By Don Klein
Award-winning ad man-cum-auto journalist Don Klein knows a good (or bad) car commercial when he sees one; the Ad Section is his space to tell you what he thinks of the latest spots. The ad’s rating is depicted via the shift pattern at the bottom, but everyone has an opinion when it comes to advertising, so hit Backfires below and tell us what you think, too.
Arrrgh, maties! Gather ’round and I’ll tell you a story that’ll shiver your timbers and warm the cockles of your hearts. It’s the tale of a navy captain and the woman he loved, separated at sea by a surprise attack that rained fire and death on the brave captain’s vessel. A tale that spans two centuries and ends with the couple finally being reunited, thanks to the dedication of the captain’s stylish-yet-rugged descendent and his stylish-yet-rugged luxury crossover. Aye, and what a tale it is! You’ll laugh, you’ll cry, you’ll never be the same.
We don’t know the ship’s name or whose flag she fought under, but we do know “she went down on the outer shoals on May 12, 1801.” Outgunned by a frigate, she was. “It came out of nowhere.” Alas, she took most of the crew with her when she went down. The captain survived, but was “hauled out, taken ashore, and taken prisoner.” And the fair maiden? She just sort of floated away. No surprise there—she’s made out of wood. And now, more than 200 years later, she is discovered by an art collector who appears to be the captain’s great-great-great grandson (if I’ve done my math correctly), or, judging from the unbelievable resemblance to the dude in the portrait, the reincarnation of the captain himself. Either way, she’s still looking good when the matchmaker hangs her on his condo wall directly in the gaze of He Who Was Blindsided. Oh, and did I mention he drives an Evoque? Its ample cargo capacity, nimble maneuverability, and surefooted all-wheel drive didn’t merely take our hero and his precious artifact home, it took him “above and beyond.”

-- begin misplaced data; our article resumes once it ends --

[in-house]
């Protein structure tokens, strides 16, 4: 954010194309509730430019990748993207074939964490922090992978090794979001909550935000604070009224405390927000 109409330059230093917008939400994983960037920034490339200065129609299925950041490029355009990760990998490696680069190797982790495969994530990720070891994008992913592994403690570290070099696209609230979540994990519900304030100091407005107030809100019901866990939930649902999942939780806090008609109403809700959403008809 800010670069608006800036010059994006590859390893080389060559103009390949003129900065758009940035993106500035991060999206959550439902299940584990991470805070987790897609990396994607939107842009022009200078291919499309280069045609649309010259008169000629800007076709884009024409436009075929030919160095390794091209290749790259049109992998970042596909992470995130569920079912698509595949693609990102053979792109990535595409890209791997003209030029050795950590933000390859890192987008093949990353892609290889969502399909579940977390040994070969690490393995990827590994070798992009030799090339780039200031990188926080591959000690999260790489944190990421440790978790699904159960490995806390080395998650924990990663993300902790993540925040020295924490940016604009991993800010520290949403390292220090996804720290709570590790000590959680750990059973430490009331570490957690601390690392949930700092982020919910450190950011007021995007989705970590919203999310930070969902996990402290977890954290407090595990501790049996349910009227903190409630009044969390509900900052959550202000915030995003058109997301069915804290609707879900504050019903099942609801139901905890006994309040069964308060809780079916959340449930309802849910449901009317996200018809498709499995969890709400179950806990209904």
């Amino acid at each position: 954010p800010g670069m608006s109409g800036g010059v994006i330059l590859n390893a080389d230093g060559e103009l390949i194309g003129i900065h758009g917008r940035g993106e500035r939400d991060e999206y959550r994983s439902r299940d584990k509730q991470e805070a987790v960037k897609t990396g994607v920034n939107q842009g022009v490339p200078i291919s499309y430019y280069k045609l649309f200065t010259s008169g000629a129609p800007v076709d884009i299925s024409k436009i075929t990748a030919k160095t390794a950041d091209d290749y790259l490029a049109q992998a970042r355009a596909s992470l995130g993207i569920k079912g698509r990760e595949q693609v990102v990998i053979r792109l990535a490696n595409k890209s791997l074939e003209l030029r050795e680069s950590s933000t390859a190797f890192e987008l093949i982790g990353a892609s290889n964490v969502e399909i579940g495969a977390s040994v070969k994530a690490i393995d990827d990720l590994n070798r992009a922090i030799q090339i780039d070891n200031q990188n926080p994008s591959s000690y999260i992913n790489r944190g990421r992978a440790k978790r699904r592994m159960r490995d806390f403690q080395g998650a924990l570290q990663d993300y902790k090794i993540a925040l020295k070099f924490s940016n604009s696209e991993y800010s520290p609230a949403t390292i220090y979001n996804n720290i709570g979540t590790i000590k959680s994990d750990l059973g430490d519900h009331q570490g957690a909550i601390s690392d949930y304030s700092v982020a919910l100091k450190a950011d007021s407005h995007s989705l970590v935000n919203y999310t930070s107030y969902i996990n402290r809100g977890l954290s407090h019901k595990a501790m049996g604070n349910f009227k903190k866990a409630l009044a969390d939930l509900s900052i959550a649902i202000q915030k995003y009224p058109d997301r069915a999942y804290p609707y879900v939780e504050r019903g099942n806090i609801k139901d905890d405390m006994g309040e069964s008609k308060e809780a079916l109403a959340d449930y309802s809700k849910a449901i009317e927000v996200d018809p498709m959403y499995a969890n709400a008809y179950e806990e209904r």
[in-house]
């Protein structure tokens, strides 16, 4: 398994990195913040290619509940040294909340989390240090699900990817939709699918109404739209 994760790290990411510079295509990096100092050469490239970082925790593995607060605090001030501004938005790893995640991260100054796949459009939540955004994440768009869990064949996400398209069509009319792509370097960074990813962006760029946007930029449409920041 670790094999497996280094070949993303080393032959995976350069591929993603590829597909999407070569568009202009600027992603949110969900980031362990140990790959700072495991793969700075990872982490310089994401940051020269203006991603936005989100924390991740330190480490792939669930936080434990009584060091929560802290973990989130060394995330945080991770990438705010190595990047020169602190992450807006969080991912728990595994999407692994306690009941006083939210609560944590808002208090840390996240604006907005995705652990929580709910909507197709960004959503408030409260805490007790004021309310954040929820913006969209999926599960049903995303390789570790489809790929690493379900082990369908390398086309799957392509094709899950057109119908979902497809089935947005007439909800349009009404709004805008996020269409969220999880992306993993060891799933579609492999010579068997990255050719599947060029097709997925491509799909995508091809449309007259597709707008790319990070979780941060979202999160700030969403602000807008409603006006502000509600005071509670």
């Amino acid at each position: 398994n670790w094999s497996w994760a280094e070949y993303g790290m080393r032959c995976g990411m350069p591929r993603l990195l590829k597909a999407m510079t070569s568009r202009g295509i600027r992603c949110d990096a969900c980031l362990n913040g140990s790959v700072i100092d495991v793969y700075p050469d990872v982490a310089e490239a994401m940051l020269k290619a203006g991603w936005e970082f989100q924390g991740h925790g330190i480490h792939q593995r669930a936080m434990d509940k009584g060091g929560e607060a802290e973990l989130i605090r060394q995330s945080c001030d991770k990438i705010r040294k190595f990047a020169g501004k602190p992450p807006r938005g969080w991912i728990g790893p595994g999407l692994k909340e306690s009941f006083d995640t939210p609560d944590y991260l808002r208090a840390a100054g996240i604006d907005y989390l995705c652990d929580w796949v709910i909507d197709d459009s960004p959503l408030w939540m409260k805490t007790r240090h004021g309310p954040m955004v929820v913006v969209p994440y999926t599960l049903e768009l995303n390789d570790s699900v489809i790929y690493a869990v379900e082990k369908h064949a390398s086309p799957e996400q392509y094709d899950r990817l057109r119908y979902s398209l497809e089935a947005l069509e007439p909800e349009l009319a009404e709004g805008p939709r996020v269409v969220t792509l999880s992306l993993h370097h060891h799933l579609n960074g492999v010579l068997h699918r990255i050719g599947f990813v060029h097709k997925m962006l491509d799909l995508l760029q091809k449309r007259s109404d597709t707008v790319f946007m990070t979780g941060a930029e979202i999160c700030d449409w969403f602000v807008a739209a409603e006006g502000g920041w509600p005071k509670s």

Above and beyond reality, that is. What part of this commercial is in any way anchored in fact? The narrator says the attack took place on “the outer shoals,” which would indicate a location off the East Coast, likely the Carolinas or New England. But no military vessels went down in those waters in 1801. Certainly none belonging to the United States. We sold all our ships after the Revolutionary War and didn’t re-establish a fleet until early 1801, and the only action those vessels (six frigates) saw that year was off the Barbary Coast.
Hours of additional research showed me that, although the uniform of the captain in the commercial is not nation-specific, his hat is most assuredly that of a British captain. Furthering the argument of the British bloodline is that the Evoque is painted red, a color still associated with the “Redcoats” at the end of the 18th century. The fake battle scenes shed …read more
Source: FULL ARTICLE at Car & Driver